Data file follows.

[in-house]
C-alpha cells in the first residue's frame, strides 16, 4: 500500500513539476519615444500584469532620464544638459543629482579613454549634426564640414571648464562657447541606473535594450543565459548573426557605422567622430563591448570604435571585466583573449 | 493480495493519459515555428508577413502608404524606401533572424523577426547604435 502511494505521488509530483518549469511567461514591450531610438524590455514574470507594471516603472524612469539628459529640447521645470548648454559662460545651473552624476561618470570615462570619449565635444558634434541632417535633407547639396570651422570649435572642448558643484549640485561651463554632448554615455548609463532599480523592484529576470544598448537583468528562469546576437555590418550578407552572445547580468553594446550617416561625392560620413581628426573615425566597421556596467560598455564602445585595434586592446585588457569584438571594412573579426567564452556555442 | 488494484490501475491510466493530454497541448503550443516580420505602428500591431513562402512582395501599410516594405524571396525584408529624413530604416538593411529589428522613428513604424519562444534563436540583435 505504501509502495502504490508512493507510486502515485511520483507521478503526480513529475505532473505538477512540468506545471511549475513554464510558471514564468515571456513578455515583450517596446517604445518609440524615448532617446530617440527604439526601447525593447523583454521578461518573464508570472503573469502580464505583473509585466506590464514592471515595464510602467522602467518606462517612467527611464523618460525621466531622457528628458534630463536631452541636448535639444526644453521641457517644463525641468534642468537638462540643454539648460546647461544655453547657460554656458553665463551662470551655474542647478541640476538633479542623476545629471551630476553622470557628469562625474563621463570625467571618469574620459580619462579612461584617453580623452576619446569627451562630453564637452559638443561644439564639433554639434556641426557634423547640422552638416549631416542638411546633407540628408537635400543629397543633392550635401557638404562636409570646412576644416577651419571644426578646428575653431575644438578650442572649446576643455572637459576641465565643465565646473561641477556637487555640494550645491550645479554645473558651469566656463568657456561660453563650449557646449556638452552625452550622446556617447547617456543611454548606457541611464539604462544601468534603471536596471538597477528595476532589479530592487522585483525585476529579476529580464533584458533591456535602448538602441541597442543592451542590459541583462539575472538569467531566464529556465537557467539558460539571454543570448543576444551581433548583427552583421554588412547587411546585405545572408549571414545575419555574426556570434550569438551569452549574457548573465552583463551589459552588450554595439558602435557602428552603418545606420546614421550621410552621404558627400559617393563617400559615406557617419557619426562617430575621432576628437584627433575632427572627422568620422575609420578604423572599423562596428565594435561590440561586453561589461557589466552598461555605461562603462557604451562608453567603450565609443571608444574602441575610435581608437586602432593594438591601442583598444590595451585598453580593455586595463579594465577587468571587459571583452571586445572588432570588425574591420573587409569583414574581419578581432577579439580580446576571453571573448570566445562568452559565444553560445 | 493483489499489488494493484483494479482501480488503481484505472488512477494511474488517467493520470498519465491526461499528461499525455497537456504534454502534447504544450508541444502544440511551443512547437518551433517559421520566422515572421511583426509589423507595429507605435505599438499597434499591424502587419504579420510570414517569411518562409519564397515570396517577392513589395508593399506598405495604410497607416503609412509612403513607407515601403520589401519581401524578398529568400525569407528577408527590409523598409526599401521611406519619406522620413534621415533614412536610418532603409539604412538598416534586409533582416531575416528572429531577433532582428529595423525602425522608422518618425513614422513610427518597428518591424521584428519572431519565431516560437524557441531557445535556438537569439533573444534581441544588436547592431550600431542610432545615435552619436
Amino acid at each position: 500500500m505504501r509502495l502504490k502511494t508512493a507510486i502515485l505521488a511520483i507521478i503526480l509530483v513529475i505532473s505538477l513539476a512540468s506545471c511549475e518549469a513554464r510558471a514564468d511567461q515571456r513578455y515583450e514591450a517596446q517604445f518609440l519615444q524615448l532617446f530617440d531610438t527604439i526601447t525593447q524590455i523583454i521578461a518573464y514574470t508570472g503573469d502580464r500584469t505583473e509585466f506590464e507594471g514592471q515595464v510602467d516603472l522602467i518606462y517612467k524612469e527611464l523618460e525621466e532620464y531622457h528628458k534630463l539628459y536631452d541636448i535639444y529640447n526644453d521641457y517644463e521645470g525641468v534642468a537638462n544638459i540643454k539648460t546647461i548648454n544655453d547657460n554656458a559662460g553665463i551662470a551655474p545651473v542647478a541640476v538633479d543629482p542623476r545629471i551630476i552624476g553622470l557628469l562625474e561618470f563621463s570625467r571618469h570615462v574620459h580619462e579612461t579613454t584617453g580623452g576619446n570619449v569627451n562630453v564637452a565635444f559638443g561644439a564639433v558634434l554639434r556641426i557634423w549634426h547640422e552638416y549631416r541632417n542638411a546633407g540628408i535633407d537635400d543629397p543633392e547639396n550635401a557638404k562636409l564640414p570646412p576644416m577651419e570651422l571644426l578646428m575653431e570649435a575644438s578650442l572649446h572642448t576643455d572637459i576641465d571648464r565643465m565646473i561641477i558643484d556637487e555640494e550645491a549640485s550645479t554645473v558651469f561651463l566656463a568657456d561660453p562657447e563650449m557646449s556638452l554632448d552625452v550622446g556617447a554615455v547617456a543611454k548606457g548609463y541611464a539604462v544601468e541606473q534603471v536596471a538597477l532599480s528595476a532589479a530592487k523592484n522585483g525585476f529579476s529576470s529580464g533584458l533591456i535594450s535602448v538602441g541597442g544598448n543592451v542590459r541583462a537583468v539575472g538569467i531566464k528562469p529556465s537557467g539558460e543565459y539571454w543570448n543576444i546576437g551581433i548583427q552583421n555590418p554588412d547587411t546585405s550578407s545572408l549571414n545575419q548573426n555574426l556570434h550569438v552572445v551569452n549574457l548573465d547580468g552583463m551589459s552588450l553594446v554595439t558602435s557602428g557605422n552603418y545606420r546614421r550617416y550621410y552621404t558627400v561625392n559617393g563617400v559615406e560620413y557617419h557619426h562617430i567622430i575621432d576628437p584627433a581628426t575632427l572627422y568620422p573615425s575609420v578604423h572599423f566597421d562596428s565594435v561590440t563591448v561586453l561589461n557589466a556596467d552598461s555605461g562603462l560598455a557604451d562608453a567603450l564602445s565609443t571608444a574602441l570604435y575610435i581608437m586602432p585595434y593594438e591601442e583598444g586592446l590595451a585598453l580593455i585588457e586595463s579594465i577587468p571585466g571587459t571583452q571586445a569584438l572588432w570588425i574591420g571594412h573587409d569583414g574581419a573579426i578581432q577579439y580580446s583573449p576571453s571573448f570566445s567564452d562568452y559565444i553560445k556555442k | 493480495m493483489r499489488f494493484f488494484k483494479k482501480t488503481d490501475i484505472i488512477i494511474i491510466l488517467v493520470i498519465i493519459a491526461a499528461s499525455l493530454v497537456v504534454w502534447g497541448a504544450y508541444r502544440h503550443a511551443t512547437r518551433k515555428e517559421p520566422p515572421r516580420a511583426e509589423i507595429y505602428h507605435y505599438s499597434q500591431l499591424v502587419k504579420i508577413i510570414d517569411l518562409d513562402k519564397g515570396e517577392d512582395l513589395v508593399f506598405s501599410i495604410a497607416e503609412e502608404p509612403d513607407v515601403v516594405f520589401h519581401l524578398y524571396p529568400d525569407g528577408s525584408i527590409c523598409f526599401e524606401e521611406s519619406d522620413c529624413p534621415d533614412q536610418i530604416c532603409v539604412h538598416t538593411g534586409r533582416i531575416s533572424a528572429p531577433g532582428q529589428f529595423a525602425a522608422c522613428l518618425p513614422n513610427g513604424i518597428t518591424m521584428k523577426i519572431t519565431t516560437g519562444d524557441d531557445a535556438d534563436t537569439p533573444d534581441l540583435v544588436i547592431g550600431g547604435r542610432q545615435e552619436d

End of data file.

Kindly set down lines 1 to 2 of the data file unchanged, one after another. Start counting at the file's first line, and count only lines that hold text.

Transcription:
[in-house]
C-alpha cells in the first residue's frame, strides 16, 4: 500500500513539476519615444500584469532620464544638459543629482579613454549634426564640414571648464562657447541606473535594450543565459548573426557605422567622430563591448570604435571585466583573449 | 493480495493519459515555428508577413502608404524606401533572424523577426547604435 502511494505521488509530483518549469511567461514591450531610438524590455514574470507594471516603472524612469539628459529640447521645470548648454559662460545651473552624476561618470570615462570619449565635444558634434541632417535633407547639396570651422570649435572642448558643484549640485561651463554632448554615455548609463532599480523592484529576470544598448537583468528562469546576437555590418550578407552572445547580468553594446550617416561625392560620413581628426573615425566597421556596467560598455564602445585595434586592446585588457569584438571594412573579426567564452556555442 | 488494484490501475491510466493530454497541448503550443516580420505602428500591431513562402512582395501599410516594405524571396525584408529624413530604416538593411529589428522613428513604424519562444534563436540583435 505504501509502495502504490508512493507510486502515485511520483507521478503526480513529475505532473505538477512540468506545471511549475513554464510558471514564468515571456513578455515583450517596446517604445518609440524615448532617446530617440527604439526601447525593447523583454521578461518573464508570472503573469502580464505583473509585466506590464514592471515595464510602467522602467518606462517612467527611464523618460525621466531622457528628458534630463536631452541636448535639444526644453521641457517644463525641468534642468537638462540643454539648460546647461544655453547657460554656458553665463551662470551655474542647478541640476538633479542623476545629471551630476553622470557628469562625474563621463570625467571618469574620459580619462579612461584617453580623452576619446569627451562630453564637452559638443561644439564639433554639434556641426557634423547640422552638416549631416542638411546633407540628408537635400543629397543633392550635401557638404562636409570646412576644416577651419571644426578646428575653431575644438578650442572649446576643455572637459576641465565643465565646473561641477556637487555640494550645491550645479554645473558651469566656463568657456561660453563650449557646449556638452552625452550622446556617447547617456543611454548606457541611464539604462544601468534603471536596471538597477528595476532589479530592487522585483525585476529579476529580464533584458533591456535602448538602441541597442543592451542590459541583462539575472538569467531566464529556465537557467539558460539571454543570448543576444551581433548583427552583421554588412547587411546585405545572408549571414545575419555574426556570434550569438551569452549574457548573465552583463551589459552588450554595439558602435557602428552603418545606420546614421550621410552621404558627400559617393563617400559615406557617419557619426562617430575621432576628437584627433575632427572627422568620422575609420578604423572599423562596428565594435561590440561586453561589461557589466552598461555605461562603462557604451562608453567603450565609443571608444574602441575610435581608437586602432593594438591601442583598444590595451585598453580593455586595463579594465577587468571587459571583452571586445572588432570588425574591420573587409569583414574581419578581432577579439580580446576571453571573448570566445562568452559565444553560445 | 493483489499489488494493484483494479482501480488503481484505472488512477494511474488517467493520470498519465491526461499528461499525455497537456504534454502534447504544450508541444502544440511551443512547437518551433517559421520566422515572421511583426509589423507595429507605435505599438499597434499591424502587419504579420510570414517569411518562409519564397515570396517577392513589395508593399506598405495604410497607416503609412509612403513607407515601403520589401519581401524578398529568400525569407528577408527590409523598409526599401521611406519619406522620413534621415533614412536610418532603409539604412538598416534586409533582416531575416528572429531577433532582428529595423525602425522608422518618425513614422513610427518597428518591424521584428519572431519565431516560437524557441531557445535556438537569439533573444534581441544588436547592431550600431542610432545615435552619436